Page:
TAMPA — A powerful gust of wind suddenly whipped open the doors and rattled the windows at the Hooters along Channelside Drive.
Outside, patio furniture was hurled about like toys.
Fearing the windows would shatter, general manager Rob Fisher ordered customers and employees to move farther inside the building.
Thirty seconds later, the wind stopped.
What Fisher and others experienced Tuesday was a brief but destructive tornado, the remnants of a water spout that churned to life in the bay near Davis Islands before moving over the Harbour Island bridge and becoming a low-level tornado.
"This was a very dangerous situation because it happened so quickly, and any tornado is dangerous,'' said Mike Clay, chief meteorologist with Bay News 9.
The tornado struck the Westin Tampa Harbour Island hotel, damaging the roof and awnings and scattering debris as a line of severe weather moved through west central Florida.
No injuries were reported from the tornado, which weather officials categorized as an F-0, with wind speeds of 40–72 mph.
"Probably the high side of that,'' said National Weather Service meteorologist Daniel Noah, adding that waterspouts briefly becoming tornadoes is not unusual in Florida.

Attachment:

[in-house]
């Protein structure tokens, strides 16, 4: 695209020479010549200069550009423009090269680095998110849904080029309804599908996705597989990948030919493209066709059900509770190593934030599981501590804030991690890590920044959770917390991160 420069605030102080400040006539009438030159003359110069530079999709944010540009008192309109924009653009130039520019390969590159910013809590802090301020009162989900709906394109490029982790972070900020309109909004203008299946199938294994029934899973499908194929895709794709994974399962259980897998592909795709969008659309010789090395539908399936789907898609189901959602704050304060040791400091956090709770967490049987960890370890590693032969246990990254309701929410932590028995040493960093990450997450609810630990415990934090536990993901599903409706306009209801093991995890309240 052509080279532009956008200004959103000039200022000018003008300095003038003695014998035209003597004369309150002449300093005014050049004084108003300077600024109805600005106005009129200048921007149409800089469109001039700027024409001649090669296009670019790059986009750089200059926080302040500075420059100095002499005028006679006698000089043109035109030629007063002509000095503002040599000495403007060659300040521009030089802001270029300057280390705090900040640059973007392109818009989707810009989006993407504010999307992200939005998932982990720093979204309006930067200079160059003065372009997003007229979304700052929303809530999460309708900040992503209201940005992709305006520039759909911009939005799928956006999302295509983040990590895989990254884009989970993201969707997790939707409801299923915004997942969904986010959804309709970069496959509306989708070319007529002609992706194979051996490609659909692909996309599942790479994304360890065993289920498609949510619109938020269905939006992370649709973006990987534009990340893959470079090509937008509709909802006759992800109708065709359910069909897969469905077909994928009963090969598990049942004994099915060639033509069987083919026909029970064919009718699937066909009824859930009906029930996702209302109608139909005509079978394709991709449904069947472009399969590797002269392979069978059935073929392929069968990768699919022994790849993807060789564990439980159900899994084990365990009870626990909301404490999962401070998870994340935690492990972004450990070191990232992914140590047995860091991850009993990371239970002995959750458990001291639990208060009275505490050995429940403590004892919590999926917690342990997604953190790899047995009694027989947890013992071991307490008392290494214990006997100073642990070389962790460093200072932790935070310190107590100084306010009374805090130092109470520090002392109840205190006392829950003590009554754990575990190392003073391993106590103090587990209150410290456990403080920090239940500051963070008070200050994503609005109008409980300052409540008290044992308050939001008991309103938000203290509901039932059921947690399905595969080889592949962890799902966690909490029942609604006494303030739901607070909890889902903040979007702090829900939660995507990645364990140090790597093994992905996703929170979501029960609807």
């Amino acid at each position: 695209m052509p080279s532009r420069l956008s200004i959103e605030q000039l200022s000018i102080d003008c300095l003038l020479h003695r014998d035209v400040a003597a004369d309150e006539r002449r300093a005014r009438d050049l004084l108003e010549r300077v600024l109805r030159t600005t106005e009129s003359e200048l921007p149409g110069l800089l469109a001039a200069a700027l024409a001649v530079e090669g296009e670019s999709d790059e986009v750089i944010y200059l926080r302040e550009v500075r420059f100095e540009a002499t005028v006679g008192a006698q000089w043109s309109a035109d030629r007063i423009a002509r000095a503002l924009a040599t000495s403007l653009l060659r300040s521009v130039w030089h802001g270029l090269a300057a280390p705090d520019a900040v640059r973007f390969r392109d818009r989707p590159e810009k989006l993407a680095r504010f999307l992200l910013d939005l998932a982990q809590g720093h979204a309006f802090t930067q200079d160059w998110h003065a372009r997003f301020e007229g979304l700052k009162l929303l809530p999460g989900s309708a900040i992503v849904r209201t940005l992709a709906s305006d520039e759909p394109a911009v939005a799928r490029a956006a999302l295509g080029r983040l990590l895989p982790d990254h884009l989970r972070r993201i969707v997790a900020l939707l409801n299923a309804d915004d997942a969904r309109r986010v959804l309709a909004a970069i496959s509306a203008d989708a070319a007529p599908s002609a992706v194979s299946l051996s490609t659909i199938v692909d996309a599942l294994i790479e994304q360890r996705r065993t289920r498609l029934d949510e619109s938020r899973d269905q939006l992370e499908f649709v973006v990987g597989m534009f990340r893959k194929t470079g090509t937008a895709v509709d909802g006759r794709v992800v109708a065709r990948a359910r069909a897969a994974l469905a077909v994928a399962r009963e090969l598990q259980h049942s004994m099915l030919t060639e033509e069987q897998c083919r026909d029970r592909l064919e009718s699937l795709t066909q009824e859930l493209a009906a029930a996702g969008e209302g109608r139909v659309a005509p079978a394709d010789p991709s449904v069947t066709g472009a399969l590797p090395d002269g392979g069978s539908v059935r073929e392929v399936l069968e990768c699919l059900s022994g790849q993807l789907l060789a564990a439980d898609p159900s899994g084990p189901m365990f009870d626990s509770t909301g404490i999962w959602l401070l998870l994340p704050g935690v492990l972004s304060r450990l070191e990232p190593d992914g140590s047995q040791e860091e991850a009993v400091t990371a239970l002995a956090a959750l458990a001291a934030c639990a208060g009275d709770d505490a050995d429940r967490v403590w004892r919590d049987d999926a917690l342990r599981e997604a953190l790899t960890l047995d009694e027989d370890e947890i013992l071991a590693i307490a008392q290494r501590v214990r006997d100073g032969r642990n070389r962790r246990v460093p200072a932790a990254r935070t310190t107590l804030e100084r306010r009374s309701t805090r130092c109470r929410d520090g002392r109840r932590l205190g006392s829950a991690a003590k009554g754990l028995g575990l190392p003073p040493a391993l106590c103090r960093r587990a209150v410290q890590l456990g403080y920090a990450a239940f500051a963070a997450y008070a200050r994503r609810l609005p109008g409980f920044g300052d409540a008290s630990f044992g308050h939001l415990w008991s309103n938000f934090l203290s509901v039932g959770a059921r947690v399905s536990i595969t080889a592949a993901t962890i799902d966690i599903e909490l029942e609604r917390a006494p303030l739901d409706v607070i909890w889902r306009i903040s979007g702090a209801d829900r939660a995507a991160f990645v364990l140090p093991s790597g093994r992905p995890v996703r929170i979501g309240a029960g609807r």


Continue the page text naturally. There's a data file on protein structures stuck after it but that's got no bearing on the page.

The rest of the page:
"It can happen quite often up and down our coast,'' he said.
Downed trees, minor structural damage and scattered power outages were reported around the region.
Wind gusts of 25 to 30 mph were typical as the front moved through the region.
In Cedar Key, where wind gusts were clocked at 91 mph, trees were snapped and debris scattered over a wide area, but no one was injured, Noah said.
Much of west central Florida got rain, with downpours reported from Wesley Chapel to Bradenton.
Progress Energy reported about 700 customers out of power at one point Tuesday afternoon, according to the company's outage map.
The biggest outage was in Pasco County, where six elementary schools postponed FCAT writing tests for their fourth-grade classes.
Beyond the Westin hotel, scattered damage also was reported near the downtown Tampa waterfront.
On Harbour Island, workers cleared debris from the entrance of the Westin resort, where part of the metal roof was blown away.
A block away on Harbour Place Drive, a broken light pole was on the ground, with shattered glass scattered across a sidewalk.
Along Channelside Drive, some businesses sustained damage.
At Taverna Opa restaurant, manager Rachel Prophet and other employees were about to open about 11:30 a.m. when the restaurant's large outside sign collapsed and shattered the glass front door.
There were no customers inside.
"We had just opened. Thank God," Prophet said. "Pretty wild."
The storms preceded a cold front expected to bring cooler temperatures over the next three days, followed by another cold front that will usher in some of the coldest temperatures of the season, with freeze warnings likely in some areas.
As Tampa Bay prepared for cooler temperatures, parts of the Midwest were getting battered Tuesday with more than a foot of snow.